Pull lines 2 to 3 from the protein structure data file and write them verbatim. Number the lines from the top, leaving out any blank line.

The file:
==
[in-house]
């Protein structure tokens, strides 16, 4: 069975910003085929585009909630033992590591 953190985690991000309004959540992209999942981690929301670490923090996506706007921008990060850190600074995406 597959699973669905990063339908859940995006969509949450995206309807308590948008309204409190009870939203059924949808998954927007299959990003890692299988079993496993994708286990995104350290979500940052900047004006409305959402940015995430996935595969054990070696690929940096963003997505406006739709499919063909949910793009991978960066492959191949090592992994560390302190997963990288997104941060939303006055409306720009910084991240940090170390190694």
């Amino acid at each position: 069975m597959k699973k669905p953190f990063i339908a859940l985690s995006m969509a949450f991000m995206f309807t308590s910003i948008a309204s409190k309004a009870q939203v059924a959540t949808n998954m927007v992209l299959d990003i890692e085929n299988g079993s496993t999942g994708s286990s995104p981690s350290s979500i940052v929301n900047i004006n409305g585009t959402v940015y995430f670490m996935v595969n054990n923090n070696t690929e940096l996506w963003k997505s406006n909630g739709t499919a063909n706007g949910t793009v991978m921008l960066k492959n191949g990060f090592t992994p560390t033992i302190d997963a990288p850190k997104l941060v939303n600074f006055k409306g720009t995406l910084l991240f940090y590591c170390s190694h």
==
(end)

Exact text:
């Protein structure tokens, strides 16, 4: 069975910003085929585009909630033992590591 953190985690991000309004959540992209999942981690929301670490923090996506706007921008990060850190600074995406 597959699973669905990063339908859940995006969509949450995206309807308590948008309204409190009870939203059924949808998954927007299959990003890692299988079993496993994708286990995104350290979500940052900047004006409305959402940015995430996935595969054990070696690929940096963003997505406006739709499919063909949910793009991978960066492959191949090592992994560390302190997963990288997104941060939303006055409306720009910084991240940090170390190694």
């Amino acid at each position: 069975m597959k699973k669905p953190f990063i339908a859940l985690s995006m969509a949450f991000m995206f309807t308590s910003i948008a309204s409190k309004a009870q939203v059924a959540t949808n998954m927007v992209l299959d990003i890692e085929n299988g079993s496993t999942g994708s286990s995104p981690s350290s979500i940052v929301n900047i004006n409305g585009t959402v940015y995430f670490m996935v595969n054990n923090n070696t690929e940096l996506w963003k997505s406006n909630g739709t499919a063909n706007g949910t793009v991978m921008l960066k492959n191949g990060f090592t992994p560390t033992i302190d997963a990288p850190k997104l941060v939303n600074f006055k409306g720009t995406l910084l991240f940090y590591c170390s190694h």